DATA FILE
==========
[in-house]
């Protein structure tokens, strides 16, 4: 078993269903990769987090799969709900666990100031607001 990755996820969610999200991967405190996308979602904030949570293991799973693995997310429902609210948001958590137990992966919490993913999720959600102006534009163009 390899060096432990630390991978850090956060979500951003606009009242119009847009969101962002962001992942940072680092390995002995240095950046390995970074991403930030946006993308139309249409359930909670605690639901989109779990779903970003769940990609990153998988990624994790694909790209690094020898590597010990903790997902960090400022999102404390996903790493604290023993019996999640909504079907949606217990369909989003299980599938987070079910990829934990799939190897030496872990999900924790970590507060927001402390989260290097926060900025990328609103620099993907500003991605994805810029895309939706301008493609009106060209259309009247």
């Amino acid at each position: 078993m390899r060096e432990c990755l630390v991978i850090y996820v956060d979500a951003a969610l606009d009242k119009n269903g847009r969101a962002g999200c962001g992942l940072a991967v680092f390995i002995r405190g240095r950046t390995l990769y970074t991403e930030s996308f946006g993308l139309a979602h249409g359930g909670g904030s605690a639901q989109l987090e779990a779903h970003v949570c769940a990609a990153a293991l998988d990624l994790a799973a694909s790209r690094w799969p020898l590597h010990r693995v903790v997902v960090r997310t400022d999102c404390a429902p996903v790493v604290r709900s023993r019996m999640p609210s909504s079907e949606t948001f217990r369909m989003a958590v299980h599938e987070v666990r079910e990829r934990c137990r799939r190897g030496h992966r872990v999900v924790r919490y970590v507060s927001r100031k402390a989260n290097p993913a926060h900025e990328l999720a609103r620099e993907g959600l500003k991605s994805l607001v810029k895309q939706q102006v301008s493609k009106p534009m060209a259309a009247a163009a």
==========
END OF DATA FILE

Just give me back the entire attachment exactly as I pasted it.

[in-house]
């Protein structure tokens, strides 16, 4: 078993269903990769987090799969709900666990100031607001 990755996820969610999200991967405190996308979602904030949570293991799973693995997310429902609210948001958590137990992966919490993913999720959600102006534009163009 390899060096432990630390991978850090956060979500951003606009009242119009847009969101962002962001992942940072680092390995002995240095950046390995970074991403930030946006993308139309249409359930909670605690639901989109779990779903970003769940990609990153998988990624994790694909790209690094020898590597010990903790997902960090400022999102404390996903790493604290023993019996999640909504079907949606217990369909989003299980599938987070079910990829934990799939190897030496872990999900924790970590507060927001402390989260290097926060900025990328609103620099993907500003991605994805810029895309939706301008493609009106060209259309009247």
């Amino acid at each position: 078993m390899r060096e432990c990755l630390v991978i850090y996820v956060d979500a951003a969610l606009d009242k119009n269903g847009r969101a962002g999200c962001g992942l940072a991967v680092f390995i002995r405190g240095r950046t390995l990769y970074t991403e930030s996308f946006g993308l139309a979602h249409g359930g909670g904030s605690a639901q989109l987090e779990a779903h970003v949570c769940a990609a990153a293991l998988d990624l994790a799973a694909s790209r690094w799969p020898l590597h010990r693995v903790v997902v960090r997310t400022d999102c404390a429902p996903v790493v604290r709900s023993r019996m999640p609210s909504s079907e949606t948001f217990r369909m989003a958590v299980h599938e987070v666990r079910e990829r934990c137990r799939r190897g030496h992966r872990v999900v924790r919490y970590v507060s927001r100031k402390a989260n290097p993913a926060h900025e990328l999720a609103r620099e993907g959600l500003k991605s994805l607001v810029k895309q939706q102006v301008s493609k009106p534009m060209a259309a009247a163009a």